• User interaction and design (assets). Early in platform evolution the basics of human interaction tend to be common and the approaches to digital assets can be fairly straight forward. As device capabilities diverge (DPI, sensors, screen sizes) the ability for the user interaction to be common also diverges. What works on one platform doesn’t seem right on another. Tablet sized screens introduce a whole other level of divergence to this challenge. Alternate input mechanisms can really divide platform elements (voice, vision, sensors, touch metaphors).
  • Platform integration. Integrating with a platform early on is usually fairly “trivial”. Perhaps there are a few places you put preferences or settings, or connect to some platform services such as internationalization or accessibility. As platforms evolve, where and how to integrate poses challenges for app developers. Notifications, settings, printing, storage, and more are all places where finding what is “common” between platforms will become increasingly difficult to impossible. The platform services for identity, payment, and even integration with third party services will become increasingly part of the platform API as well. When those APIs are used other benefits will accrue to developers and/or end-users of apps—and these APIs will be substantially different across platforms.
  • More code in the service. The new platforms definitely emphasize code in services to provide a way to be insulated from platform changes. This is a perfect way to implement as much of your own domain as you can. Keep in mind that the platforms themselves are evolving and growing and so you can expect services provided by the platform to be part of the core app API as well. Storage is a great example of this challenge. You might choose to implement storage on your own to avoid a platform dependency. Such an approach puts you in the storage business though and probably not very competitively from a feature or cost perspective. Using a third party API can pose the same challenge as any cross-platform library. At the same time, the platforms evolve and likely will implement storage APIs and those APIs will be rich and integrate with other services as well.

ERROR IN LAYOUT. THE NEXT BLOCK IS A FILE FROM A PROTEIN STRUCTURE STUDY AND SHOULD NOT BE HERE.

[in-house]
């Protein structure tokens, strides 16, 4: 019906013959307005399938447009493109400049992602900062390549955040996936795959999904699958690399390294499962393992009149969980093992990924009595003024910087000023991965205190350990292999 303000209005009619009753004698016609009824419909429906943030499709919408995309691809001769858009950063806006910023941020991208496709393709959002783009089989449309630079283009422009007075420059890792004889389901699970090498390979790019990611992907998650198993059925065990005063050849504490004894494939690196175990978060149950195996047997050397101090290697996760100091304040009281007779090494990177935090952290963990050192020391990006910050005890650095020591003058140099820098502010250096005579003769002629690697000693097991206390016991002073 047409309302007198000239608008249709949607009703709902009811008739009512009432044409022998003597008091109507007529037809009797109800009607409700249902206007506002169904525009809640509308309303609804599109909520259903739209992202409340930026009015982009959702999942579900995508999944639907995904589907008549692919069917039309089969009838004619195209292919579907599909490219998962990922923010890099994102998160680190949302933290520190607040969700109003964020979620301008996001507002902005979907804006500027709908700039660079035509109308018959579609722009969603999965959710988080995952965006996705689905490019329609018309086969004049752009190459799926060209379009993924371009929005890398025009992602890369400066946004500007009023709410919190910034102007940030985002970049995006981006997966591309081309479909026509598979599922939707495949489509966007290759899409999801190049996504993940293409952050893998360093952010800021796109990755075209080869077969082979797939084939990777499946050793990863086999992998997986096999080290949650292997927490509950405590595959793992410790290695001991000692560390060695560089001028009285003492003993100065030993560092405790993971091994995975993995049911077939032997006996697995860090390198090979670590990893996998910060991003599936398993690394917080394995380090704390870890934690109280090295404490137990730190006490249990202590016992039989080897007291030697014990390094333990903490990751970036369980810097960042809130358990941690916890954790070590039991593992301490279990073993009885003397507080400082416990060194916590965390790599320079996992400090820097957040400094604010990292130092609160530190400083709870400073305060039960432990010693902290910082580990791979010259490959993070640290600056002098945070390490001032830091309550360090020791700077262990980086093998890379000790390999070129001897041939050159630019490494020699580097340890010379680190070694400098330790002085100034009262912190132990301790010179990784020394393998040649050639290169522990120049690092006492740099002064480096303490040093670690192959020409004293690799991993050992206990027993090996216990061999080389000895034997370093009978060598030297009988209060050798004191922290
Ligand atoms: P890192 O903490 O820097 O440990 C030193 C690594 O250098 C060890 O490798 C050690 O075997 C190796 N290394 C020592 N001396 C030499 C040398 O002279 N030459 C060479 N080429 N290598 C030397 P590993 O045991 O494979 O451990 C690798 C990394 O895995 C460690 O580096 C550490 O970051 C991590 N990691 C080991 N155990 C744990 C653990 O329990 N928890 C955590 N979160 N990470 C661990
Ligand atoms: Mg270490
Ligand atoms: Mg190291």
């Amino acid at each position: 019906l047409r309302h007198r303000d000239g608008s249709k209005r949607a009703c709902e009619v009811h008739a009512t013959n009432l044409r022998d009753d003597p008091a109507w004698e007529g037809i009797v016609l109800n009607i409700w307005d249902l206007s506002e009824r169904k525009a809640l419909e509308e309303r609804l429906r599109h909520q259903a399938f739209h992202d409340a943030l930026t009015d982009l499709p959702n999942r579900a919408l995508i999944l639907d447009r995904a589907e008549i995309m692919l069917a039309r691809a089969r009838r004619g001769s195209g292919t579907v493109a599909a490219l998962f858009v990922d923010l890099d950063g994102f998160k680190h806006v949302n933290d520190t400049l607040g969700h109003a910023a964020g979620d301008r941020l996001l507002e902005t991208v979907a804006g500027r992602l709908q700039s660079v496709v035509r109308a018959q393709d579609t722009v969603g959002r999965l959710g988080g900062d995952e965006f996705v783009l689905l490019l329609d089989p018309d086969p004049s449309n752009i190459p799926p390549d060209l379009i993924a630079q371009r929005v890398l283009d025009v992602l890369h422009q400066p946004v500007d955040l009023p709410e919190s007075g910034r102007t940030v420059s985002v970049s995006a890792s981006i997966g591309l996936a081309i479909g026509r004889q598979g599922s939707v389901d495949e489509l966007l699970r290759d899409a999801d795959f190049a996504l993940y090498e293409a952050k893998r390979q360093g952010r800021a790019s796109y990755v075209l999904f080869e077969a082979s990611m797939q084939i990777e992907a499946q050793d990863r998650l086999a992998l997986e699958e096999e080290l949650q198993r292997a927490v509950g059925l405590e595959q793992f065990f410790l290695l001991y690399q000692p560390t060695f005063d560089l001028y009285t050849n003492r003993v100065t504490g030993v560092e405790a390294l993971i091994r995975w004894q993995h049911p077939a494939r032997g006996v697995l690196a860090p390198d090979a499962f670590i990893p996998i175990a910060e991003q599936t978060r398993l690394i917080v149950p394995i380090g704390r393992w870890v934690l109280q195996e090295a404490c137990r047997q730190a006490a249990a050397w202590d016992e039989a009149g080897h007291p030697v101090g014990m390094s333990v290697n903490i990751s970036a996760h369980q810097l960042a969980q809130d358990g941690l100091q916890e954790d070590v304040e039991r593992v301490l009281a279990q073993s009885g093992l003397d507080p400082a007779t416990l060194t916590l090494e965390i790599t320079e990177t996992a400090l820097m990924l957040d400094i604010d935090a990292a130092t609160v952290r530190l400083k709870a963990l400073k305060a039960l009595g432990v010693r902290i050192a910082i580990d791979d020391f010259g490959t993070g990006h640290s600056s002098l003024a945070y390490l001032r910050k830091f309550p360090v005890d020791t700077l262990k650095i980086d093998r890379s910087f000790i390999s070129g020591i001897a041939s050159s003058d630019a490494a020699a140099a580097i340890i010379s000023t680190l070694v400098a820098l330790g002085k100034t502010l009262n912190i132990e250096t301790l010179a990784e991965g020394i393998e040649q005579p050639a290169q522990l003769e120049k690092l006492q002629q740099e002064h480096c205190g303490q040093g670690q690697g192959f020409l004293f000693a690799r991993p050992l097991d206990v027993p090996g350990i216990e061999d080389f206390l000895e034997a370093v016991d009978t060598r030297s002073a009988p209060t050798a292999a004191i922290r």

• Cross-platform libraries. One of the most common approaches developers attempt (and often provided by third parties as well) is to develop or use a library that abstracts away platform differences or claims to map a unique “meta API” to multiple platforms. These cross—platform libraries are conceptually attractive but practically unworkable over time. Again, early on this can work. Over time the platform divergence is real. There’s nothing you can do to make services that don’t exist on one platform magically appear on another or APIs that are architecturally very different morph into similar architectures. Worse, as an app developer you end up relying on essentially a “shadow” OS provided by a team that has a fraction of the resources for updates, tooling, documentation, etc. even if this team is your own dev team. As a counter example, games commonly use engines across platforms, but they rely on a very narrow set of platform APIs and little integration. Nevertheless, there are those that believe this can be a path (as it is for games). It is important to keep in mind that the platforms are evolving rapidly and the customer desire for well-integrated apps (not just apps that run).